French government to sell 50% stake in FDJ
French President Emmanuel Macron’s plan to reduce the government’s corporate holdings is taking shape with details set to be unveiled next month on the sale of a stake in lottery operator FDJ.
The government will present a privatization plan May 16 that will also include Aeroports de Paris, an airport operator, and former gas monopoly Engie SA, Le Journal du Dimanche reported on Sunday, without saying where it got the information. The state is considering listing about 50 percent of the shares in FDJ, previously known as Francaise des Jeux, while retaining a minority stake and selling another to a private anchor investor, according to the newspaper.
A representative of FDJ declined to comment. A spokesman for Finance Minister Bruno Le Maire could not be reached for immediate comment.
Macron, a former investment banker, was elected about a year ago on pledges to reform France’s economy. The nation is unusual among big western European countries in that it has a broad portfolio of stakes in publicly traded companies, such as Orange SA and Electricite de France SA, in addition to closely held businesses such as military shipbuilder DCNS and FDJ.
While the details of the stake sale in the lottery operator haven’t been finalized, the government is planning to retain a monopoly over lotteries to preserve the value of the company, keep a handle on gaming in the country and continue to reap tax benefits, JDD reported.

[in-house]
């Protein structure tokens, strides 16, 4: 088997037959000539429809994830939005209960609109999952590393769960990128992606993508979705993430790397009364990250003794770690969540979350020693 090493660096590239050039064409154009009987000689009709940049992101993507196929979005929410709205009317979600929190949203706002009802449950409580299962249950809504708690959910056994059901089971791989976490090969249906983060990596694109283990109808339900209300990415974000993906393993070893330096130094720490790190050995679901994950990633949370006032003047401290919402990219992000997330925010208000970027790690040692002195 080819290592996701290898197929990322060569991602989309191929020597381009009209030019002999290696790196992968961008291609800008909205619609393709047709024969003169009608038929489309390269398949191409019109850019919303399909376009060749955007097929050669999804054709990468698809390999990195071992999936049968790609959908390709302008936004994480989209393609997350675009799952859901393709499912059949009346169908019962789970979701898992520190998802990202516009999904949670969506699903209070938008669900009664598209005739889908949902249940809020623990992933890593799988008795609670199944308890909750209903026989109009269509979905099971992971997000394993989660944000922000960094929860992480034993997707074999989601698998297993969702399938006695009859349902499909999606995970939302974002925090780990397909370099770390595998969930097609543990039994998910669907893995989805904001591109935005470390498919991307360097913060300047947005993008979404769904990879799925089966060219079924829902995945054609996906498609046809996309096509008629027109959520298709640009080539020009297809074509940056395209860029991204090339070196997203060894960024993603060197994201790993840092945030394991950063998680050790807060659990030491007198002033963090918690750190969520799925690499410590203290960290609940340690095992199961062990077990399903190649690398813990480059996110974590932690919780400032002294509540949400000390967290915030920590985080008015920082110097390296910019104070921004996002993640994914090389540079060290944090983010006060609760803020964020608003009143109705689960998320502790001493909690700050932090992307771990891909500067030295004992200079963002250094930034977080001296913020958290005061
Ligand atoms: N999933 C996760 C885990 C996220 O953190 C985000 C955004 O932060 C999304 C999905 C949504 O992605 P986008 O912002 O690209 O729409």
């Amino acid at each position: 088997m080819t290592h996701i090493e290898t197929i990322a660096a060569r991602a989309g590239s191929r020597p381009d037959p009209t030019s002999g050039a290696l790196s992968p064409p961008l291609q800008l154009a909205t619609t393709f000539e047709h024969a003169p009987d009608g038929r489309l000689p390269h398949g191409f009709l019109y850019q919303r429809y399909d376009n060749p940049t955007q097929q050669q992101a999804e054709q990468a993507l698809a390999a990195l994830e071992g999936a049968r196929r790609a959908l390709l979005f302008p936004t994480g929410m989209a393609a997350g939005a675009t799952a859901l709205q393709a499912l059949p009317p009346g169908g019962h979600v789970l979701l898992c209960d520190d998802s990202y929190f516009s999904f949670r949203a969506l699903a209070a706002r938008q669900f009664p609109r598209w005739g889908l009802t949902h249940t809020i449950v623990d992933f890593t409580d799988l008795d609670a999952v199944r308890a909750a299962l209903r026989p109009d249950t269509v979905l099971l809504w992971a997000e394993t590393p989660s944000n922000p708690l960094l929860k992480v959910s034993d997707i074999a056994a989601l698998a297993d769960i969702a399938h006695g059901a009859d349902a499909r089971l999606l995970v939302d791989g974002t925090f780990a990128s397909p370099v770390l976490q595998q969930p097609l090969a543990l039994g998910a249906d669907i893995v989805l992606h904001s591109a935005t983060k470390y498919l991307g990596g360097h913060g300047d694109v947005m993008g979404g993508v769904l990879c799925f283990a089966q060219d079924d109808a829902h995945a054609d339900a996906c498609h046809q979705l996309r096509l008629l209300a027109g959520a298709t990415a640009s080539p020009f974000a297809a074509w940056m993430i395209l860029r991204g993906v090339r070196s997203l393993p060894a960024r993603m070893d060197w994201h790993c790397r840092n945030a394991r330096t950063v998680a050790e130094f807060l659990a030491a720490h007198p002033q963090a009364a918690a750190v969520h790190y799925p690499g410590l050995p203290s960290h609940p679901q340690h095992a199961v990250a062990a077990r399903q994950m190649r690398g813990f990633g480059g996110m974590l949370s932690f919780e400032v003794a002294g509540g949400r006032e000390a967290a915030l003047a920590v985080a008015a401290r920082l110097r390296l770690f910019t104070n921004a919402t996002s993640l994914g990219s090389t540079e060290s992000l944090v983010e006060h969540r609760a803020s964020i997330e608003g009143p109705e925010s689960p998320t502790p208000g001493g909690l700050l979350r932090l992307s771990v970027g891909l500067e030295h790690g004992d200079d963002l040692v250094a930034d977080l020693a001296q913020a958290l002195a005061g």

FDJ is among the world’s biggest lottery groups and its tickets and scratch cards can be bought at tobacco outlets across France. The company pays more than 3 billion euros each year to the state.
The French state has just over a 50 percent stake in ADP, which operates the Charles de Gaulle and Orly airports serving Paris along with other hubs around the world. Toll road operator Vinci SA, which owns 8 percent of ADP, was weighing an offer for a controlling stake in ADP, people familiar with the matter said in June last year.
Engie, the former French gas monopoly in which the state still has 24 percent, can live without state ownership should France decide to sell, Chief Executive Officer Isabelle Kocher has said. The government cut its stake twice last year.